The Bolivian opposition proposes constitutional reform to improve Justice

The main opposition party in the Bolivian Parliament, Comunidad Ciudadana (CC), of former President Carlos Mesa.  EFE / Stringer / File The main opposition party in the Bolivian Parliament, Comunidad Ciudadana (CC), of former President Carlos Mesa. . / Stringer / File

La Paz, Nov 16 . .- The main opposition party in the Bolivian Parliament, the Citizen Community (CC), of former President Carlos Mesa, proposed on Monday a partial reform of the Constitution to lead to a change in the administration of Justice through the appointment of new authorities in that body.
The proposal was presented to the media by CC deputy Carlos Alarcón, who criticized that the Justice and the Prosecutor’s Office are acting “selectively” and with “supersonic speed” to favor ex-authorities of the previous Government of Evo Morales and prosecute the detractors of the ex-president.
“The best way to pacify and reconcile Bolivians is a total change in the justice system that must necessarily go through an immediate partial reform of the Constitution in the mechanism and the form of appointment to the high judicial and fiscal authorities of the country” said Alarcón.
The Bolivian Constitution in force since 2009 establishes the election of high positions in the Judicial Branch by popular vote, although the applicants are pre-selected in the Legislative.
The management of the elected authorities in these elections is for six years, according to the Magna Carta.
The last judicial elections in Bolivia were on December 3, 2017, so the management of the current magistrates ends in 2023.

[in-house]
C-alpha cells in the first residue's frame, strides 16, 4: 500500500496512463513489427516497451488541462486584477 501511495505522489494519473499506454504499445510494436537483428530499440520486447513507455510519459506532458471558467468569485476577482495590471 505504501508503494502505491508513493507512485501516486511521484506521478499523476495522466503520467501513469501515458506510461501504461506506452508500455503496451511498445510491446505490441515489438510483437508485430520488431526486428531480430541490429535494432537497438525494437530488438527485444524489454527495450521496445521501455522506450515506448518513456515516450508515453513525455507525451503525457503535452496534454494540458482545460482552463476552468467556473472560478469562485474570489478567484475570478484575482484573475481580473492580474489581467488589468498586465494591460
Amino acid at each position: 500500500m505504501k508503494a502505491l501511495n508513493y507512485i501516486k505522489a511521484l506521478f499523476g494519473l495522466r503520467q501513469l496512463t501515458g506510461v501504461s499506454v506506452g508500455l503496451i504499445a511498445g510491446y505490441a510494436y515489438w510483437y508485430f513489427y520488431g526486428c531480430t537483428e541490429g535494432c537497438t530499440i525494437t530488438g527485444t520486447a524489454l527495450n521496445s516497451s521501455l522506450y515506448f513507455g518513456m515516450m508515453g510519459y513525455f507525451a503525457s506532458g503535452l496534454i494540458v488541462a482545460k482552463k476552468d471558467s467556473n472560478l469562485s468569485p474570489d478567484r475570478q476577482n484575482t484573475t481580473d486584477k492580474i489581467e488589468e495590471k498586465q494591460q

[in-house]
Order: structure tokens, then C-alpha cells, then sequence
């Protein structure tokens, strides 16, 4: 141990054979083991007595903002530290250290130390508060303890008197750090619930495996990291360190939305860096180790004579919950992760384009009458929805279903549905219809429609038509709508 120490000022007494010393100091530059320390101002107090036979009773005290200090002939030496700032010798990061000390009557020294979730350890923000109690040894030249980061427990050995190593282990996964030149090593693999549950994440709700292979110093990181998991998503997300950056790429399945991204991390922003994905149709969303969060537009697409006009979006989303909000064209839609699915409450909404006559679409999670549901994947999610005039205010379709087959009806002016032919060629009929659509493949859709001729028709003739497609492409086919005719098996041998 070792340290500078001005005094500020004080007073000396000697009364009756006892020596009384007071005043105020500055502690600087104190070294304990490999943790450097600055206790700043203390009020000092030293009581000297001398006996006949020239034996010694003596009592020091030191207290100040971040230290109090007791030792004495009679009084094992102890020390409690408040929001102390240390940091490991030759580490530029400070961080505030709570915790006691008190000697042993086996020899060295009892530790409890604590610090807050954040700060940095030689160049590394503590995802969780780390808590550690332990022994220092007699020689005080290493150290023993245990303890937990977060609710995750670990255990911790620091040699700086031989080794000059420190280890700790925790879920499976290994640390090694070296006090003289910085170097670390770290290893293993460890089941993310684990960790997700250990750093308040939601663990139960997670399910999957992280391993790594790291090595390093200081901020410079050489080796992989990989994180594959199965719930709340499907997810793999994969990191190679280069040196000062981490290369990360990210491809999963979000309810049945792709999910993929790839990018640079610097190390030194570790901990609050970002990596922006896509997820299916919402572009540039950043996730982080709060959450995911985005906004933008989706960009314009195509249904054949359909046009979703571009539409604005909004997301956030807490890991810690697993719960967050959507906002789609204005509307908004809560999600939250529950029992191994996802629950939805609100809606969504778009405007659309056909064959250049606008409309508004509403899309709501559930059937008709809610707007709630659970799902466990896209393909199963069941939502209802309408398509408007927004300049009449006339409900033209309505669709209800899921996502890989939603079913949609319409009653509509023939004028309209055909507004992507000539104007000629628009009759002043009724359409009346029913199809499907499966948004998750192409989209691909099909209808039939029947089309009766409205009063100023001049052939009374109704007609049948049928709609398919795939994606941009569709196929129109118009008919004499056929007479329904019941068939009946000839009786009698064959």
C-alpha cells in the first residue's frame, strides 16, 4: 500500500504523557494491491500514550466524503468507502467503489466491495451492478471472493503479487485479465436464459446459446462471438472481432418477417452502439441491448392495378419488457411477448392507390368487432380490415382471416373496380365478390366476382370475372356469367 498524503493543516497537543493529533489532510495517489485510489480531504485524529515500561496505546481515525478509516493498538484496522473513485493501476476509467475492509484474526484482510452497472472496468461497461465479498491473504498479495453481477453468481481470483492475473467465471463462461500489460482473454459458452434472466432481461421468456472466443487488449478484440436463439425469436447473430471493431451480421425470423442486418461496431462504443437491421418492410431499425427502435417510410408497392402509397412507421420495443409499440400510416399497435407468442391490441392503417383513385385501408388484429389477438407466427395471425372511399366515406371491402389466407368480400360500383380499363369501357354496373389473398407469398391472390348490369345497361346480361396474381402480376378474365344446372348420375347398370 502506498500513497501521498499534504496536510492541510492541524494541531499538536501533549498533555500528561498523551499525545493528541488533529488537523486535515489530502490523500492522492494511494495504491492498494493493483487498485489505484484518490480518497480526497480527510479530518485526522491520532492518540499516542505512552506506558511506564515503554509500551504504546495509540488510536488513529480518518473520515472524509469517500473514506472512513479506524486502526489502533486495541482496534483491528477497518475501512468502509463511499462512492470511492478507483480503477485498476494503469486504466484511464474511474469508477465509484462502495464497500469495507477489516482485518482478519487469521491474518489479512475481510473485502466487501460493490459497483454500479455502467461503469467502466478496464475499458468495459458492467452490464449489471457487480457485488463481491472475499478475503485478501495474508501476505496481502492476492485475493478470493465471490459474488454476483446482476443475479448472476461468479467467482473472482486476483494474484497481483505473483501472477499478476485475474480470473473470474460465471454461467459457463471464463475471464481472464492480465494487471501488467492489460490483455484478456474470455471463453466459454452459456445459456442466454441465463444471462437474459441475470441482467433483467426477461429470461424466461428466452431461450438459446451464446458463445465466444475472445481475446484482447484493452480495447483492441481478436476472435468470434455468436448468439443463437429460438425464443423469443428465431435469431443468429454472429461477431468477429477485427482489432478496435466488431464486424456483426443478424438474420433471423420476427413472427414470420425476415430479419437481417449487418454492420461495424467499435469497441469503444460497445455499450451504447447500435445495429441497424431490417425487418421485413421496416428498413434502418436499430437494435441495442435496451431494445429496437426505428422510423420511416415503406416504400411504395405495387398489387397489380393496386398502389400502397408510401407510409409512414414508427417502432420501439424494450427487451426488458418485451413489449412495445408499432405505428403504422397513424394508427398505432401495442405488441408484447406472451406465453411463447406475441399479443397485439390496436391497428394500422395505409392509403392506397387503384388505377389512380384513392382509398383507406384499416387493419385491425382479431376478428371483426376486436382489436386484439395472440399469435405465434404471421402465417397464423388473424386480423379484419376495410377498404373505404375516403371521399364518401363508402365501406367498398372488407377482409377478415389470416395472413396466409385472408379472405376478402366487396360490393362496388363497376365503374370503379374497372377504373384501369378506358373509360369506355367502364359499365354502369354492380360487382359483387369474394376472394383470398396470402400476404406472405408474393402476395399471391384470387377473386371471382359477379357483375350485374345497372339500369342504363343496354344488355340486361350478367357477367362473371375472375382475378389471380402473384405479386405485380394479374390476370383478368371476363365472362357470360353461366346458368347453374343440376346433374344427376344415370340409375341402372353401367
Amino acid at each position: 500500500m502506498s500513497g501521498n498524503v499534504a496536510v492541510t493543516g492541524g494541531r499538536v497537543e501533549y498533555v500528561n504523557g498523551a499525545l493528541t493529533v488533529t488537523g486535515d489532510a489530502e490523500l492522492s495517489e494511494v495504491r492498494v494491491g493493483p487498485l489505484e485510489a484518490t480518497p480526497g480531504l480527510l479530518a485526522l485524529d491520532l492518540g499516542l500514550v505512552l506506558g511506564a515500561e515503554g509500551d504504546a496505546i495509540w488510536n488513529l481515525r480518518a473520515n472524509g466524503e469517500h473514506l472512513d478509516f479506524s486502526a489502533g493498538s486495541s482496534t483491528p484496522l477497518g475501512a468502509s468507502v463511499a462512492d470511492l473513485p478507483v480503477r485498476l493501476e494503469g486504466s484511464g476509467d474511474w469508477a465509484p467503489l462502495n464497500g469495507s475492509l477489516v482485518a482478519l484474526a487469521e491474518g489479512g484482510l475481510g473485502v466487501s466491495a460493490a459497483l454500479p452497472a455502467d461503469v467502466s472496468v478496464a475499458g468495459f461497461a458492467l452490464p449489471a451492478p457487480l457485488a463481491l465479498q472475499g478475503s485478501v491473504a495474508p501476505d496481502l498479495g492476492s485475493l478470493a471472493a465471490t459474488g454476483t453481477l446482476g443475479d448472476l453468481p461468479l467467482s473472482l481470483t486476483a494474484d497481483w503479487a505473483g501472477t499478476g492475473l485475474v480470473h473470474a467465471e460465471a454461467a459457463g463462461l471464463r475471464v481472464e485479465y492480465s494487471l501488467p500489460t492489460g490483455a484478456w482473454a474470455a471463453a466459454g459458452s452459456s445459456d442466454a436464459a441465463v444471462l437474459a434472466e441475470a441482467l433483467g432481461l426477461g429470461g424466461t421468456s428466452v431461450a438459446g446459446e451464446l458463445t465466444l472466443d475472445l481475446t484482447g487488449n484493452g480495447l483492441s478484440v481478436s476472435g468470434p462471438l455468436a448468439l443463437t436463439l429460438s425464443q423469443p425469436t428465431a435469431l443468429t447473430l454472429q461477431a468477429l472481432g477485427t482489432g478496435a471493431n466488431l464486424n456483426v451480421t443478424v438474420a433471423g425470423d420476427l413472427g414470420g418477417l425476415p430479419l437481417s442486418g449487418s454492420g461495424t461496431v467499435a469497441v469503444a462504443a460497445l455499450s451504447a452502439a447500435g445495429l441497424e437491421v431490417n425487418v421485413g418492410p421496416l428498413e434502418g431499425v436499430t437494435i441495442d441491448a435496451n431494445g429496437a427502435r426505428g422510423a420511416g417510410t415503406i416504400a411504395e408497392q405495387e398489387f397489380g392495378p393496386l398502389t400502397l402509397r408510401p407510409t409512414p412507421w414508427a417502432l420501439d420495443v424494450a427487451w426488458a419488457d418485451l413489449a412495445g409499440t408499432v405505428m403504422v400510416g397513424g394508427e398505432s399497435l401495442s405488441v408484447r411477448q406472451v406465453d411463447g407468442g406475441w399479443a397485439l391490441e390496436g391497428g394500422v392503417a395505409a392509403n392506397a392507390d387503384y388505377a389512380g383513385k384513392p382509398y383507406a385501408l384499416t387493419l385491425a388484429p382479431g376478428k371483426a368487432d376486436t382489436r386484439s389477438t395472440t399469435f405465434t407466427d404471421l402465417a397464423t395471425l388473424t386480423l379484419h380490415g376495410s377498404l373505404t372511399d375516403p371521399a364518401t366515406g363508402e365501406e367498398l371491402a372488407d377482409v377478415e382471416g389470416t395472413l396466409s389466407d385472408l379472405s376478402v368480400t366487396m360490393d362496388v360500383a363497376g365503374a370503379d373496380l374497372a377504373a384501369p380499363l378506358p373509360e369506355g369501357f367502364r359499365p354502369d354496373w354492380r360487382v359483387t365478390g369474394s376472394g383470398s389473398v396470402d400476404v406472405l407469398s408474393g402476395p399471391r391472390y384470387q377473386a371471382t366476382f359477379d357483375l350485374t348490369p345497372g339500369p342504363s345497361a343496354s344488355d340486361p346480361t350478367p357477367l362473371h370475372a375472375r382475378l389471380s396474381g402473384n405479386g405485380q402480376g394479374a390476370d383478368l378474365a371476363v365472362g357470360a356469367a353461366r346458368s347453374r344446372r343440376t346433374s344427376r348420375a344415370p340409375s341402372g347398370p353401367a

The opponents of the then government of Evo Morales promoted the white or null vote in those elections, considering that the elected judges would not be impartial because the candidates were pre-selected by a Parliament controlled by the ruling Movement for Socialism (MAS).
Alarcón recalled that in those elections 60 percent of the votes were null or blank, so he considered it necessary that there be political will to carry out the proposed reform and change as soon as possible the current “operators of the high judicial spheres.”
With a “partial” and “specific” constitutional reform, there would be new operators “who respond to a true sense of independence, high quality and professional capacity, with an impeccable and impeccable trajectory, both in life and in professional practice,” he said.
To achieve this, a consensus will be important between the MAS, CC and Creemos, the other political force with parliamentary representation, but also a “strategic alliance” with the Government and organized civil society so that “Bolivianity as a whole” can elect the best judges, Alarcón indicated.
On Sunday the Minister of Justice, Iván Lima, said that judicial independence “is guaranteed” and that the Executive gives “full guarantees” to the administrators of justice to carry out their work.
Judicial independence has been one of the aspects that has been questioned in the management of Evo Morales and that has also been criticized against the transition period of former interim president Jeanine Áñez.